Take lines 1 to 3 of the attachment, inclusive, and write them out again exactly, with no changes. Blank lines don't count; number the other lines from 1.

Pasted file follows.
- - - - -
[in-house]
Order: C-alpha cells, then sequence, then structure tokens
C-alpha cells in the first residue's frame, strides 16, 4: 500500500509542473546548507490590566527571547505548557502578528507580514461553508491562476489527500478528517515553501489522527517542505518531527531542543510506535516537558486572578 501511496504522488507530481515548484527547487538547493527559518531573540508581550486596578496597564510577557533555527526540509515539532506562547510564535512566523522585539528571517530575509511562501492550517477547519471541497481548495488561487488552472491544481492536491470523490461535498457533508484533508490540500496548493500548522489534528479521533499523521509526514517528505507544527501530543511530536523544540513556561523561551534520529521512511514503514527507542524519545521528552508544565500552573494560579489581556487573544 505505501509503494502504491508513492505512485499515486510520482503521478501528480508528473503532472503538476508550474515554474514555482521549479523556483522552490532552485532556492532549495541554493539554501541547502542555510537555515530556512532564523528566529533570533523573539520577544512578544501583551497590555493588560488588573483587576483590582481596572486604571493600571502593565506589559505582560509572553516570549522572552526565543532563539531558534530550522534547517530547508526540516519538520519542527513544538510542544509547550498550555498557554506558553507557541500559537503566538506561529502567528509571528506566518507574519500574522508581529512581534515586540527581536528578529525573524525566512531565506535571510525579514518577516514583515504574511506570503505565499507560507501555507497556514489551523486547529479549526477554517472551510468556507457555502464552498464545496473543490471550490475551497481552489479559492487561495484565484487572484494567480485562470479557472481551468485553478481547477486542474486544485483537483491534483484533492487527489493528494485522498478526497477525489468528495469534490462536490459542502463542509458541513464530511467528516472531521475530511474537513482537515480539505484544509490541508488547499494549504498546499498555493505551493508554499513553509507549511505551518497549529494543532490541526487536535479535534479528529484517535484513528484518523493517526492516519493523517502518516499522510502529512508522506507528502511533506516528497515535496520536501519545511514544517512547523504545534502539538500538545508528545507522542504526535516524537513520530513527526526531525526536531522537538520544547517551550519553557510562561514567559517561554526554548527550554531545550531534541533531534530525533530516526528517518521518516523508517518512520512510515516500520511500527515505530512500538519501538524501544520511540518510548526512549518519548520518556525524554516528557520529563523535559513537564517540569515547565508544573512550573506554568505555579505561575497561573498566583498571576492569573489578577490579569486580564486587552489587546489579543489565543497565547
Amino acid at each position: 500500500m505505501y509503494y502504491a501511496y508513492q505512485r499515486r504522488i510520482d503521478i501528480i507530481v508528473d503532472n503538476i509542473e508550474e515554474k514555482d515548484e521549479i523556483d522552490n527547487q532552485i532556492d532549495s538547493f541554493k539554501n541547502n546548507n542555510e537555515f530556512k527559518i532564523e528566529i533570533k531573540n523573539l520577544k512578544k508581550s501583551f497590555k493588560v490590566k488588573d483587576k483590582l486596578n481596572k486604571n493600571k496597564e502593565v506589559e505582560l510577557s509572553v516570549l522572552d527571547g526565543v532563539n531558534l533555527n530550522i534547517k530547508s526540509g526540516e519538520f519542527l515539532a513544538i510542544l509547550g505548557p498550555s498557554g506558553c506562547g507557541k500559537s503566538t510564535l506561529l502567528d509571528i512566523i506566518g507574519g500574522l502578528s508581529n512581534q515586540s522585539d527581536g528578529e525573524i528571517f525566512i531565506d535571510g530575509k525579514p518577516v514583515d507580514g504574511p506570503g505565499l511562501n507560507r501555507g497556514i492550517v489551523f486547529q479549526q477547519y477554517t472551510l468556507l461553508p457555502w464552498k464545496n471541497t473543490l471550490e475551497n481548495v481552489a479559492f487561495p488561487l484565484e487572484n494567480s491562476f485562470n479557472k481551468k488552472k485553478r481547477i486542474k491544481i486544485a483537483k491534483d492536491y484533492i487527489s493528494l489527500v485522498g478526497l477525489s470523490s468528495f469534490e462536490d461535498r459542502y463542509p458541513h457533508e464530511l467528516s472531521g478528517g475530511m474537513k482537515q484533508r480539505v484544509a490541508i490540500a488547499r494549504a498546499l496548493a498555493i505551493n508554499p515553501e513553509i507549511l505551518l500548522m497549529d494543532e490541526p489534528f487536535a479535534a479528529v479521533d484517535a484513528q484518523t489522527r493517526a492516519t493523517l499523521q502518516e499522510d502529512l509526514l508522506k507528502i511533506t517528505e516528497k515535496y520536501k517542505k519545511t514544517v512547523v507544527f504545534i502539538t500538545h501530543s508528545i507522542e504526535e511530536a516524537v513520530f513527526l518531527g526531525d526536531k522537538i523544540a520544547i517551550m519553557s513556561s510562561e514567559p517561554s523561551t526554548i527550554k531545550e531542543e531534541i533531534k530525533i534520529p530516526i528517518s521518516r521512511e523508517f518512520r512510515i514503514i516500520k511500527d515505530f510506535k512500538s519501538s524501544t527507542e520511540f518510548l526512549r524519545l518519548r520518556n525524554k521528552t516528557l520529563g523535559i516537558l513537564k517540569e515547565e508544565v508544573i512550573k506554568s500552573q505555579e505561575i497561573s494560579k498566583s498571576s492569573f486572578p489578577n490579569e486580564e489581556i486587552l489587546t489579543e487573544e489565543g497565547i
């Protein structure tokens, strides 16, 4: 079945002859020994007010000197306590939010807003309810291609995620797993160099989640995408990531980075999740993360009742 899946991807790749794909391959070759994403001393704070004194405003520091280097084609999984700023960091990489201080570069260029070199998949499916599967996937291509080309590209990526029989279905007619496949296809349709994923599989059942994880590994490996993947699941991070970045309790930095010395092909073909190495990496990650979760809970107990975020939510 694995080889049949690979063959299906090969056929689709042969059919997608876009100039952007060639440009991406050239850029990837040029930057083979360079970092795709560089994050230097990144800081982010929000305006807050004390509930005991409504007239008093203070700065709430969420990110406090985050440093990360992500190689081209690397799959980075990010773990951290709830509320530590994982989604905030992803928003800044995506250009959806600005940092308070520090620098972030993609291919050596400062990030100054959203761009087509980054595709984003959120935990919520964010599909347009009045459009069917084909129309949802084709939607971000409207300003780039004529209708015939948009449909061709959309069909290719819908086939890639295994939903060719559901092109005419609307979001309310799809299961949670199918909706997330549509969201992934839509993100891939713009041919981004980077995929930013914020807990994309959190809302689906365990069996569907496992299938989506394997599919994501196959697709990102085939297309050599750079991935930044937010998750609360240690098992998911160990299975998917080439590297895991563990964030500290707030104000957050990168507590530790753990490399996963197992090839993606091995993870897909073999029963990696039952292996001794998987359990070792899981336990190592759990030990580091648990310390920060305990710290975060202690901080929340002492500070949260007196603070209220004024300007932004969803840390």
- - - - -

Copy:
[in-house]
Order: C-alpha cells, then sequence, then structure tokens
C-alpha cells in the first residue's frame, strides 16, 4: 500500500509542473546548507490590566527571547505548557502578528507580514461553508491562476489527500478528517515553501489522527517542505518531527531542543510506535516537558486572578 501511496504522488507530481515548484527547487538547493527559518531573540508581550486596578496597564510577557533555527526540509515539532506562547510564535512566523522585539528571517530575509511562501492550517477547519471541497481548495488561487488552472491544481492536491470523490461535498457533508484533508490540500496548493500548522489534528479521533499523521509526514517528505507544527501530543511530536523544540513556561523561551534520529521512511514503514527507542524519545521528552508544565500552573494560579489581556487573544 505505501509503494502504491508513492505512485499515486510520482503521478501528480508528473503532472503538476508550474515554474514555482521549479523556483522552490532552485532556492532549495541554493539554501541547502542555510537555515530556512532564523528566529533570533523573539520577544512578544501583551497590555493588560488588573483587576483590582481596572486604571493600571502593565506589559505582560509572553516570549522572552526565543532563539531558534530550522534547517530547508526540516519538520519542527513544538510542544509547550498550555498557554506558553507557541500559537503566538506561529502567528509571528506566518507574519500574522508581529512581534515586540527581536528578529525573524525566512531565506535571510525579514518577516514583515504574511506570503505565499507560507501555507497556514489551523486547529479549526477554517472551510468556507457555502464552498464545496473543490471550490475551497481552489479559492487561495484565484487572484494567480485562470479557472481551468485553478481547477486542474486544485483537483491534483484533492487527489493528494485522498478526497477525489468528495469534490462536490459542502463542509458541513464530511467528516472531521475530511474537513482537515480539505484544509490541508488547499494549504498546499498555493505551493508554499513553509507549511505551518497549529494543532490541526487536535479535534479528529484517535484513528484518523493517526492516519493523517502518516499522510502529512508522506507528502511533506516528497515535496520536501519545511514544517512547523504545534502539538500538545508528545507522542504526535516524537513520530513527526526531525526536531522537538520544547517551550519553557510562561514567559517561554526554548527550554531545550531534541533531534530525533530516526528517518521518516523508517518512520512510515516500520511500527515505530512500538519501538524501544520511540518510548526512549518519548520518556525524554516528557520529563523535559513537564517540569515547565508544573512550573506554568505555579505561575497561573498566583498571576492569573489578577490579569486580564486587552489587546489579543489565543497565547